How Best to Live Our Life

by Susanna Mak

On this thirteenth Sunday in ordinary time, we have the front-row seat to several lively illustrations of how best to live our life. There is a story about a woman who welcomes a weary traveller in her own home and because of her openness and generosity, the guest honours this childless woman who has no hope of having a child at the time with a promise of a son in the following year. Speaking of hope, St. Paul tells us not to be fearful of death since, through baptism, our life and death are intertwined with that of Christ Jesus. If “we have died with Christ, … we shall also live with him” and that we must “think of ourselves as dead to sin and living for God in Christ Jesus” (Rm 6:8, 11). Finally, the Son of God Himself tells us that if we allow Him to be the centre of our life, we “will surely not lose [our] reward” (Mt 10:42). At the heart of each of these stories lies the absolute faithfulness, love and “goodness of the Lord” (Ps 89:2).

In the story of Elisha visiting Shunem, though the heroine has no name, she turns out to be a window through which readers can get a glimpse of the face of God and demonstrates how one ought to live his/her life. This central figure in the story, only known as “a woman of influence”, has consistently shown gracious hospitality to Elisha (2Kgs 4:8). She tells her husband that since Elisha, “a holy man of God”, visits them often, they should “arrange a little room on the roof and furnish it for him with a bed, table, and lamp, so that when he comes [...] he can stay there” (2Kgs 4:9-10). Not surprisingly, it takes a woman to alert the household of a practical need. This woman, indeed, has the heart of a mother who sees the needs of others before everyone else. Elisha happily accepts the hospitality and stays with the family for the evening. If the moral of this story is simply about hospitality, then it should have ended here. However, the story doesn’t end here; there is a surprising twist towards the end. After Elisha finds out from his servant, Gehazi, that this gracious woman does need “something be done for her” afterall; she is childless and there is no hope for the couple to have any children at this stage of their lives (2Kgs 4:14). Elisha then proceeds to honour this woman with the promise of a child, “This time next year you will be cradling a baby son” (2Kgs 4:16). Indeed, this story reminds us that if we open our hearts and minds to God, He will reward us with endless possibilities that are beyond our imagination. What the woman has received in return far exceeds what she has given. As Jesus teaches, “Whoever receives a prophet because he is a prophet will receive a prophet's reward” (Mt 10:41). Not only has this nameless character bears witness to the compassion and generosity of God, but also reveals to us how we must live our life. What a gracious and humble role model for all of us!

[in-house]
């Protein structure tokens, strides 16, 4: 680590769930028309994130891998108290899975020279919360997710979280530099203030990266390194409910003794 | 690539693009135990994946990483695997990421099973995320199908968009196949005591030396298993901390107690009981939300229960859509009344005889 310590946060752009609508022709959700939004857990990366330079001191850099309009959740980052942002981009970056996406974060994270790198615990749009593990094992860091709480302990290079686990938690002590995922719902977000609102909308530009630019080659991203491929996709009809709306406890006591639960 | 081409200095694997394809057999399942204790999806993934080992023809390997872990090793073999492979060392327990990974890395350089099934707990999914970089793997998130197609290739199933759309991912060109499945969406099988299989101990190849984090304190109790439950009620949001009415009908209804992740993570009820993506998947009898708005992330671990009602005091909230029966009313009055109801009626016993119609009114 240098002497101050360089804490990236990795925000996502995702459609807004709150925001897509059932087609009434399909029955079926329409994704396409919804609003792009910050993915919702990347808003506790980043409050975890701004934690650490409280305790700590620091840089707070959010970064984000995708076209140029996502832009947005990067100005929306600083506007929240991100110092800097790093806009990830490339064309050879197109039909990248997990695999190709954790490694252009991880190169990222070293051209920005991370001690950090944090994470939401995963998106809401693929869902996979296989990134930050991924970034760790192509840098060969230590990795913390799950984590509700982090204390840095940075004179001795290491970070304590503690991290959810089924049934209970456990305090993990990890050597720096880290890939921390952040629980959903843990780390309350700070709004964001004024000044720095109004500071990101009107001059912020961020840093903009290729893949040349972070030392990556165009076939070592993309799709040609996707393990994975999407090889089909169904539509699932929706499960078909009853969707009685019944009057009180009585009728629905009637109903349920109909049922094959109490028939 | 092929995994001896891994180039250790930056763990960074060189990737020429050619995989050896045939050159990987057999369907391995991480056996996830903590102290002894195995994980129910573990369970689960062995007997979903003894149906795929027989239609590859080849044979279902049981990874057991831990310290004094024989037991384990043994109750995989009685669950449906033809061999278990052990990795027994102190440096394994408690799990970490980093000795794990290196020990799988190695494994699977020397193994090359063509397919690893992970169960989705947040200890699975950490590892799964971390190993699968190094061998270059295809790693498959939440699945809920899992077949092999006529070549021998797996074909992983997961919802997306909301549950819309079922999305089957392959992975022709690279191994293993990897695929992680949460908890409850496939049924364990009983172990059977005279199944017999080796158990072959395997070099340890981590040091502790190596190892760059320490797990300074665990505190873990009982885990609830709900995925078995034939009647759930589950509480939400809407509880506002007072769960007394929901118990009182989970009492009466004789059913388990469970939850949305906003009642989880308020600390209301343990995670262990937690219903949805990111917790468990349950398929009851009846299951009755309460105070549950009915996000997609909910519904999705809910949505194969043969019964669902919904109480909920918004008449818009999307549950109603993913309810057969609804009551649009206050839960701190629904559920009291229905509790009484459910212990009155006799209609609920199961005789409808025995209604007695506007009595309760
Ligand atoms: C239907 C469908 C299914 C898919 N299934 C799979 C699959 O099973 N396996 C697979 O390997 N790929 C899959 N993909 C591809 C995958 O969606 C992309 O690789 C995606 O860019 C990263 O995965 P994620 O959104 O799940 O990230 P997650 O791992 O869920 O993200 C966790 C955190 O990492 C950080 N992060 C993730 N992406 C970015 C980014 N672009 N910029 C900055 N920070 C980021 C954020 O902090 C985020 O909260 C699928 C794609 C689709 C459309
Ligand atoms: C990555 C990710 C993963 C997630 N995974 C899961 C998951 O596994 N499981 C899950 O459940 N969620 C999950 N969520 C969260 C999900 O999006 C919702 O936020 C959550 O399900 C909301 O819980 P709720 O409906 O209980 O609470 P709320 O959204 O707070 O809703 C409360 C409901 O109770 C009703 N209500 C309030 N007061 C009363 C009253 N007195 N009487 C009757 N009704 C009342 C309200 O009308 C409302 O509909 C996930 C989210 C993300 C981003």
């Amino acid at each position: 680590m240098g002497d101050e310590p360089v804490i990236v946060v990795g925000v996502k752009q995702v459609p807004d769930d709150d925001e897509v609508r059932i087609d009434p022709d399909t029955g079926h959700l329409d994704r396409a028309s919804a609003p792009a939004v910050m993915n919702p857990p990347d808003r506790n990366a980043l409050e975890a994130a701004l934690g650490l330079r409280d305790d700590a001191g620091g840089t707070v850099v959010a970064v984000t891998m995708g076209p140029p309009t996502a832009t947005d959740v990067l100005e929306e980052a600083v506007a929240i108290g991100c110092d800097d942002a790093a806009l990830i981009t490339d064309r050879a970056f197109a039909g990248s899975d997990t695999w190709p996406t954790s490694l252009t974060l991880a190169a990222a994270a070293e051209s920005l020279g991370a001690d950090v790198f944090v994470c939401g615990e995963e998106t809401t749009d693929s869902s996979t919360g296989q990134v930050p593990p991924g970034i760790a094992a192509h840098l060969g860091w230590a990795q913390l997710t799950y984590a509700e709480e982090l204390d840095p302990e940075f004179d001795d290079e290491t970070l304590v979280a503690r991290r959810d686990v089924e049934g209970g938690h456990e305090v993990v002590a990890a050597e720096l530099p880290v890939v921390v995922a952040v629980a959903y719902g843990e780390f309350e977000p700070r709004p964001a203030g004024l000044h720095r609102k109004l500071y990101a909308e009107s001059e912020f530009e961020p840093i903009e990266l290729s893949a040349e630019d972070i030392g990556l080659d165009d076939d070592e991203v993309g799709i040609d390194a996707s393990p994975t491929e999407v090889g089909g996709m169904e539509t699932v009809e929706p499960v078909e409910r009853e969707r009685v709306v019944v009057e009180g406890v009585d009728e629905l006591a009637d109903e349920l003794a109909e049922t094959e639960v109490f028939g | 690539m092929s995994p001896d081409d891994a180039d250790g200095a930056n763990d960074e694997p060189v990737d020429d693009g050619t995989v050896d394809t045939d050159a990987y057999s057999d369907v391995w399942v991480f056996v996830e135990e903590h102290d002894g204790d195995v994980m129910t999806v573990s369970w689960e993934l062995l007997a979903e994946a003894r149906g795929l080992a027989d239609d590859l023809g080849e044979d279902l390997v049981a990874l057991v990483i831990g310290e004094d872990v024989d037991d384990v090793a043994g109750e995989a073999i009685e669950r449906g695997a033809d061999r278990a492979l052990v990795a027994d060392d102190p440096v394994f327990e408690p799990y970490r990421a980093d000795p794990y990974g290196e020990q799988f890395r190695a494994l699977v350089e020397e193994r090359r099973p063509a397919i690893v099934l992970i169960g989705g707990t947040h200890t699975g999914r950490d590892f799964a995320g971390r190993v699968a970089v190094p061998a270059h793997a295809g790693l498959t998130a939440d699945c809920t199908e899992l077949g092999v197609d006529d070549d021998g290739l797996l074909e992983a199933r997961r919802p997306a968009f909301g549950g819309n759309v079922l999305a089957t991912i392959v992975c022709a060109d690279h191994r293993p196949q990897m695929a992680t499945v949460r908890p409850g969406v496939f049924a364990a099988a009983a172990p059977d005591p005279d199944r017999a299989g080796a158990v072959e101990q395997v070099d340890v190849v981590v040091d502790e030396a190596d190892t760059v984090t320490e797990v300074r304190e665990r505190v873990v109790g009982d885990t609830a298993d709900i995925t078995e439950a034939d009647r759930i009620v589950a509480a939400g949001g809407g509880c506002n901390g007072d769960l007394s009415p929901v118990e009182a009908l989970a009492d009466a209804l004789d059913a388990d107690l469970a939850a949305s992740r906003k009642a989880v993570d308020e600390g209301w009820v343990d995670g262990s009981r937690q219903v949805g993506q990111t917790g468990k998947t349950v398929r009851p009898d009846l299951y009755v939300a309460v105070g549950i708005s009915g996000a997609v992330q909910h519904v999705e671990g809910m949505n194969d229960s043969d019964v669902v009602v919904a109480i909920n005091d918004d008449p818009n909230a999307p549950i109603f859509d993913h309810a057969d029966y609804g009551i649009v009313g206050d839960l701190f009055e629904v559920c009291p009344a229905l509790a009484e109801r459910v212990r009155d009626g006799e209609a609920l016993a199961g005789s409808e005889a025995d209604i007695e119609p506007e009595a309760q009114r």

St. Paul offers an equally, if not more, uplifting and hopeful message. Is there “something to be done” for us? What is our greatest and most important need? Perhaps the fear of our ultimate enemy, death. The good news is that through baptism into Christ Jesus, death has already lost its stronghold on us. “We were indeed buried with him through baptism into death, so that, just as Christ was raised from the dead by the glory of the Father, we too might live in newness of life” (Rm 6:4). What is this “newness of life”? For sure, we will live without fear but with joy and confidence in God who will never abandon us but walk with us every step of the way. In our darkness, Christ opens up a way with His light, and patiently, He journeys with us through our hills and valleys.

Why, then, do we still struggle at times? The choice seems to be obvious: choose Christ; choose goodness; choose love. Jesus understands our struggles and said, “Whoever loves father or mother more than me is not worthy of me; … and whoever does not take up his cross and follow after me is not worthy of me” (Mt 10:37-38). I don’t think Jesus is asking us to abandon all our loved ones and everything on earth, rather, He invites us to place Him at the centre of our life: to take up the cross and follow Him - to live like Him, to love like Him, to glorify His Father like Him. When we choose to follow Christ, we become agents of change in this world. Armed with Christ’s Spirit, we can be in the world but not of the world. St. Paul reminds us: “Do not be conformed to this world, but be transformed by the renewing of your minds, so that you may discern what is the will of God—what is good and acceptable and perfect” (Rm 12:2).

God is ever faithful and steadfast in His love for us, therefore, we must respond to this great love in equal measure: keep our hearts and minds open to the infinite possibilities that God continues to reveal to us; take up the cross and follow Christ; don’t look back; place Christ at the centre of our life; and most of all, journey on with a heart full of joy and gratitude!

The promise of the Lord I will sing forever,
Through all generations my mouth shall proclaim your faithfulness.
For you have said, "My kindness is established forever;"
in heaven you have confirmed your faithfulness.
(Ps 89:2-3)